Why hasn’t city done more to demolish abandoned apartments

This is an archived article and the information in the article may be outdated. Please look at the time stamp on the story to see when it was last updated.

OKLAHOMA CITY — The Lantana Apartments along Northwest 10th, near Rockwell, caught fire not once but twice Tuesday. The complex has been vacant for years. Many in the area wonder why the city has not demolished the buildings or done something more to get rid of the complex.

The city says tearing it down would come at the taxpayer’s expense.

Since April of 2011, fire crews have been called to the Lantana Apartments four times, two of those calls were yesterday.

It’s one of many vacant complexes in the city.

The city says the current owner just bought the property a year ago and is making an effort to clean up the place.

Charles Locke, with OKC code enforcement, says, “It’s not something you just do overnight, especially on commercial properties.”

In fact, the windows and doors were just boarded up last week.

Though it appears someone still got inside and was able to set two fires on Tuesday.

OKC Fire Chief Keith Bryant says, “We’re concerned about those types of structures from a public safety standpoint. A lot of time the condition of the building can be hazardous to citizens.”

We do know one burned out building on the property has been removed.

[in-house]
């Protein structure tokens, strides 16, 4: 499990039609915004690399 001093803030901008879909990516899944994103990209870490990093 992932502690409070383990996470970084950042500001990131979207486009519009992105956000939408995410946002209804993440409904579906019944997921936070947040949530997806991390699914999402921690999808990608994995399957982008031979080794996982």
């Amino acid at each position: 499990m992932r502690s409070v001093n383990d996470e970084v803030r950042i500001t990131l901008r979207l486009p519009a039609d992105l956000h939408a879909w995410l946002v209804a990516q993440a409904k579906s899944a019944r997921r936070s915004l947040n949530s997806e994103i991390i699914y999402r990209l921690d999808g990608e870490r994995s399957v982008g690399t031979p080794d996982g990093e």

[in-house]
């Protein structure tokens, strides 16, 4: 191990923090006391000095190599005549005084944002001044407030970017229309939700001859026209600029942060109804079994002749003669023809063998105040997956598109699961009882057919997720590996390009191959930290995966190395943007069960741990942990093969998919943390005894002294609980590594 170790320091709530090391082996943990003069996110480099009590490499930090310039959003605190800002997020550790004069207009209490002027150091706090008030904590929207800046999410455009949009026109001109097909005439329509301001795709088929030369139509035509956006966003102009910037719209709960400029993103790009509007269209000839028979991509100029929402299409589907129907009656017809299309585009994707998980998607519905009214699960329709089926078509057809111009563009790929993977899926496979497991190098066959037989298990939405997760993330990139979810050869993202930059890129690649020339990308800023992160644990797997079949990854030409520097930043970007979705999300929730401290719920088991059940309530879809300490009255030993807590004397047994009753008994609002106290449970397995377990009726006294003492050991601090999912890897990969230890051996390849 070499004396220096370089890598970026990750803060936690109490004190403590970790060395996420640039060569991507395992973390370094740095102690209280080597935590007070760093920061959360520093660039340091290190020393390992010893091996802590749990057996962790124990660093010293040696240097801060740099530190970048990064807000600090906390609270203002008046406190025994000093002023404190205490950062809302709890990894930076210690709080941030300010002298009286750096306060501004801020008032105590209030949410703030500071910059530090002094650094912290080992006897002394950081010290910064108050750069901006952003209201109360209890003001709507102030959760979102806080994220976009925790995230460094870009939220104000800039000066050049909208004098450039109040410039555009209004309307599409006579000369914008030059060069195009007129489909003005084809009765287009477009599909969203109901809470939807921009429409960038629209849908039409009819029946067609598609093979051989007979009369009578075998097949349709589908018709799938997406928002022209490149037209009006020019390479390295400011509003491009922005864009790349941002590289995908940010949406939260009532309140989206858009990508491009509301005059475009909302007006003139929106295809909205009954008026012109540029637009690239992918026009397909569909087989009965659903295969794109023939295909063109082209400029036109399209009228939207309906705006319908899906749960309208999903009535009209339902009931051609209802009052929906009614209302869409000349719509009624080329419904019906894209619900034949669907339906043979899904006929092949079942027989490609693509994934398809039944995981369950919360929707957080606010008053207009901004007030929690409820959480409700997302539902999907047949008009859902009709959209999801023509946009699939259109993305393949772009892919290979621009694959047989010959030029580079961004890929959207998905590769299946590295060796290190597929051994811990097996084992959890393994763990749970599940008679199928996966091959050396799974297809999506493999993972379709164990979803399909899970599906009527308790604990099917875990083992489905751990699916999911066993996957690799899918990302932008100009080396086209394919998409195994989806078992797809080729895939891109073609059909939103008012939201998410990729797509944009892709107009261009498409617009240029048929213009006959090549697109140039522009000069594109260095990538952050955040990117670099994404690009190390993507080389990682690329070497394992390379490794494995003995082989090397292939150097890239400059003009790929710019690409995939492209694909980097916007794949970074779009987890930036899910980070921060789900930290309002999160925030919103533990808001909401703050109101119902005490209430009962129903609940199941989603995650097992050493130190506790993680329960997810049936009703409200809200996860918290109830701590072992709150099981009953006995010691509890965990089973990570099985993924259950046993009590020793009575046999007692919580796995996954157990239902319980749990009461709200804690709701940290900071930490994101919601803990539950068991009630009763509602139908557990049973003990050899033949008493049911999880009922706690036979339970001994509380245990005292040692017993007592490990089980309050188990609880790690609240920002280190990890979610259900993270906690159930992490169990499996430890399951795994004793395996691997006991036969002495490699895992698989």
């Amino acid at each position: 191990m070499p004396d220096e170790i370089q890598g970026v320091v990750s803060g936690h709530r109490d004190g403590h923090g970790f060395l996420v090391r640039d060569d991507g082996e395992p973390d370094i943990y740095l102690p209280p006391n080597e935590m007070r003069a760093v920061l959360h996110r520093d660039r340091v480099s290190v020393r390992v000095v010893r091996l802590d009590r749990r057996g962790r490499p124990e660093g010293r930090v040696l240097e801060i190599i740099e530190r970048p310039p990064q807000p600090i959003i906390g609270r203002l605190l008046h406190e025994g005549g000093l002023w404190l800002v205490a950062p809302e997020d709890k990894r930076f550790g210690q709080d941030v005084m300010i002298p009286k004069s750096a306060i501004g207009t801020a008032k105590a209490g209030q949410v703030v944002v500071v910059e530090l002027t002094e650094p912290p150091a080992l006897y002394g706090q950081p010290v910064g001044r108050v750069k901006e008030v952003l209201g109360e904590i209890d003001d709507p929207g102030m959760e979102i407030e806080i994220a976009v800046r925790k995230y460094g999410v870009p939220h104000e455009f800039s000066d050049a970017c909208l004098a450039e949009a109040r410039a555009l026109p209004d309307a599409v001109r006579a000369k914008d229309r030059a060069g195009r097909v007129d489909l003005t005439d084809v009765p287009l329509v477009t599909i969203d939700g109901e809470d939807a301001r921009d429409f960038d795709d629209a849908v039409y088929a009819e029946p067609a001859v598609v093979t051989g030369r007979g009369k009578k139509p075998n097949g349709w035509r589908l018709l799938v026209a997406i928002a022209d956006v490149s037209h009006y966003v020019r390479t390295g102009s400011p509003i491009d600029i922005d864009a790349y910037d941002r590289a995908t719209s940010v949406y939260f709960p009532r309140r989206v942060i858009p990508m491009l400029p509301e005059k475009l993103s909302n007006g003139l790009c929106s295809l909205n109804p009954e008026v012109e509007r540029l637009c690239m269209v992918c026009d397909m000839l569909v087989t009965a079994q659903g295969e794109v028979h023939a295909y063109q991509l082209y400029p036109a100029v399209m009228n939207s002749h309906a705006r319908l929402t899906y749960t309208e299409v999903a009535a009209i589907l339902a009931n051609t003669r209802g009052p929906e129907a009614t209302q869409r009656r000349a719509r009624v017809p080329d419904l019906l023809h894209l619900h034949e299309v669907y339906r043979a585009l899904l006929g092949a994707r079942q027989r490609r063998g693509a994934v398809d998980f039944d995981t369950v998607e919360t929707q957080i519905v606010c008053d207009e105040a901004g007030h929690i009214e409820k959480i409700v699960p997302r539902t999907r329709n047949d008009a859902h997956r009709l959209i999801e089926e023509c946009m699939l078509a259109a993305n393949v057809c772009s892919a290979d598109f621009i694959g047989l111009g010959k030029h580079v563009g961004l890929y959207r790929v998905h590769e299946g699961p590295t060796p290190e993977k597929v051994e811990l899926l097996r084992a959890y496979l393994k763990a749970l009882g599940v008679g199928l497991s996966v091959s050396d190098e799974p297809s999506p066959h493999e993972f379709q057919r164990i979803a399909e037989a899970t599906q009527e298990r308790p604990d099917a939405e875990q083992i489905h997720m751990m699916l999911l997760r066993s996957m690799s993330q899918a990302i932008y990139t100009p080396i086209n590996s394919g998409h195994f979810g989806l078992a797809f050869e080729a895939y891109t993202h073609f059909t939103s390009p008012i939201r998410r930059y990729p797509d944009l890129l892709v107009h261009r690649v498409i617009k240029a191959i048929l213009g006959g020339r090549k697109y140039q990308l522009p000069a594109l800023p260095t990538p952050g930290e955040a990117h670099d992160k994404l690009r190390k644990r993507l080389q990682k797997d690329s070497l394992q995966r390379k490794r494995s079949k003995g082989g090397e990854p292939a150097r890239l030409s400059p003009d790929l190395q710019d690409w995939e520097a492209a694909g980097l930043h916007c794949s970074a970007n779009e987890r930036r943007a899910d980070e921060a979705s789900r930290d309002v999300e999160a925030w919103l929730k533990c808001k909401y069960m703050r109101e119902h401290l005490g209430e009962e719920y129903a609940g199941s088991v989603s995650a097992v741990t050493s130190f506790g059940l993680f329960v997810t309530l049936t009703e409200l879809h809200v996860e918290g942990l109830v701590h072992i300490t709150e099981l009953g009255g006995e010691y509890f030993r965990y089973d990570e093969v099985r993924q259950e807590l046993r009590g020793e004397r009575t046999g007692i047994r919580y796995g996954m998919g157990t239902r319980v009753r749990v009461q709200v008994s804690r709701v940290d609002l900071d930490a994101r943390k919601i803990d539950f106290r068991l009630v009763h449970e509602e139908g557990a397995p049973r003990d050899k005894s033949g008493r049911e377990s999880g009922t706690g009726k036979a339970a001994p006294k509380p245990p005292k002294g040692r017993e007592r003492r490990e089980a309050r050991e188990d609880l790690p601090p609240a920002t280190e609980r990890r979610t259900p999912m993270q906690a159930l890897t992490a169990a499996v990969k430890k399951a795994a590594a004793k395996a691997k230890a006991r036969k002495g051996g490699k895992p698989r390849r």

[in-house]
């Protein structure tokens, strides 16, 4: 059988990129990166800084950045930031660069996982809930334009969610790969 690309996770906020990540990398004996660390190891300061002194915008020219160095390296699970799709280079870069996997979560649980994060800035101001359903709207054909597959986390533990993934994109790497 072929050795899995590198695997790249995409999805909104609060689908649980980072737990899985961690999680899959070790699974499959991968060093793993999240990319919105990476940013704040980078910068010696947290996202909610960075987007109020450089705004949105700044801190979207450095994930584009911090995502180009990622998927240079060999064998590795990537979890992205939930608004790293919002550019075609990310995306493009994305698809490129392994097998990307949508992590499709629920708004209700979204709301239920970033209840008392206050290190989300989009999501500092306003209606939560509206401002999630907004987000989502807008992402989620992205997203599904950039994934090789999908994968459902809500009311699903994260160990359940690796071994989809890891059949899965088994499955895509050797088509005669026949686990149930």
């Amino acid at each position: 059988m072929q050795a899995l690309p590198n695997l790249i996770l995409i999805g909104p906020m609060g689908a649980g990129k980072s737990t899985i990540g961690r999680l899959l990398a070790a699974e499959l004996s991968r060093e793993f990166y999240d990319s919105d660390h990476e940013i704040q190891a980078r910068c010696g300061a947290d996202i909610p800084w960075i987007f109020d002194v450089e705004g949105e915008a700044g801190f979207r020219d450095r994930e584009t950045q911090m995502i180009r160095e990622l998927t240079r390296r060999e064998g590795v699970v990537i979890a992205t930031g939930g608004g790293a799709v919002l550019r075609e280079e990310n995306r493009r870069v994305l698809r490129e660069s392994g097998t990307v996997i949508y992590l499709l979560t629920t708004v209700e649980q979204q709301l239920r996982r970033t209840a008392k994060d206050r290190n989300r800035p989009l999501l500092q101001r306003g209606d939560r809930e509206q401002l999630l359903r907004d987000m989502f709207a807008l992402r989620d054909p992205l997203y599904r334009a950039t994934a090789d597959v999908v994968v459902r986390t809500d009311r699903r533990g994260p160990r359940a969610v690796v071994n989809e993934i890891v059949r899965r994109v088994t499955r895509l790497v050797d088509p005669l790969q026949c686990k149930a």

It was demolished right after the new owner took over.

Now there are six other buildings that have some sort of fire damage.

Locke says, “There were quite a few problems with the previous owner. They really weren’t putting any money into the property at all.”

The city says under the previous owners, more than $40,000 in taxpayer money was spent taking care of code violations.

While it isn’t visible, the new owner has shown the city he is making progress.

Locke says, “He’s in the process of receiving bids to remove those buildings.”

It’s a process that takes months due to necessary permits from the Department of Environmental Quality and the city.

Locke says as long as the owner shows work is being done, the city won’t step in to condemn the property or tear down the buildings.

It’s actually an effort to save taxpayers money because demolition of just one of these buildings would cost anywhere from $50,000 to $150,000.

We did talk with the owner of the building, Robert Dedogelaere with AMG Lantana.

He tells us, “The intent is to bring the building back to very good condition and rent the property.”

He says, “It is unfortunate that there are people there that think it’s OK to burn buildings down.”